Response: A prosecutor can gain
a tactical advantage (one, at least) from usinga grand jury to indict rather than charging by information. The O.J.
Simpson case illustrates this: In that case, the prosecutors first sought to have a
grand jury indict Mr. Simpson, since by doing this they could present
enough evidence toconvince the grand jury there was probable cause to
believe he had committed the crimes at issue, but the evidence would
be shielded by grand jury secrecy, which meant the defense attorneys would not know much about the prosecutors' case.
The defense attorneys had the sitting grand jury disqualified for
exposure to publicity (a very unusual ruling), and so the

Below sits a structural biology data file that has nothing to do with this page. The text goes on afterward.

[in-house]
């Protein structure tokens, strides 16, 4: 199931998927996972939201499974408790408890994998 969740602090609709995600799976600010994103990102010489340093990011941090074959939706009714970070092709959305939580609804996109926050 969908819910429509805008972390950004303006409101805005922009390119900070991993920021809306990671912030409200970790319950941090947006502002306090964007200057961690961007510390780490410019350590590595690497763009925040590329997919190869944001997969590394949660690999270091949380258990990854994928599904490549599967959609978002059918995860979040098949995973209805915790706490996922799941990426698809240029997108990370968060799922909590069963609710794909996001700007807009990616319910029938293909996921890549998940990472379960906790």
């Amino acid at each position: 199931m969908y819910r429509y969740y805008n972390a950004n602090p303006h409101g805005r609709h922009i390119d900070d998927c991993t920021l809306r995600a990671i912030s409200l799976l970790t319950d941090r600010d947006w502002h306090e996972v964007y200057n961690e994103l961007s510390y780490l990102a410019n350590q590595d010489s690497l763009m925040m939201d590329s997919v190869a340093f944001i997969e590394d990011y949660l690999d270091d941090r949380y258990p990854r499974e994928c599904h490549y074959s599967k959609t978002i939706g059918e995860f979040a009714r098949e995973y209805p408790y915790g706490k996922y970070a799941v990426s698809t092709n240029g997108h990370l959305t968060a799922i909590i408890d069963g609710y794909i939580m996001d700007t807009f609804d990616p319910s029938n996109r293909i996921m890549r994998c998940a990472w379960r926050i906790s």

prosecutors, out of time pressure, had to charge by information. Since they charged by information, the
defendant was entitled to a preliminary hearing, at which the defendant could
hear the testimony of the witnesses and cross-examine them. This gave
the defense a lot more information about the prosecutors' theory of the case and the
evidence they'd use to prove it.
So, if nothing else, using a grand jury indictment lets a
prosecutor avoid a
preliminary hearing and the attendant disclosure of prosecution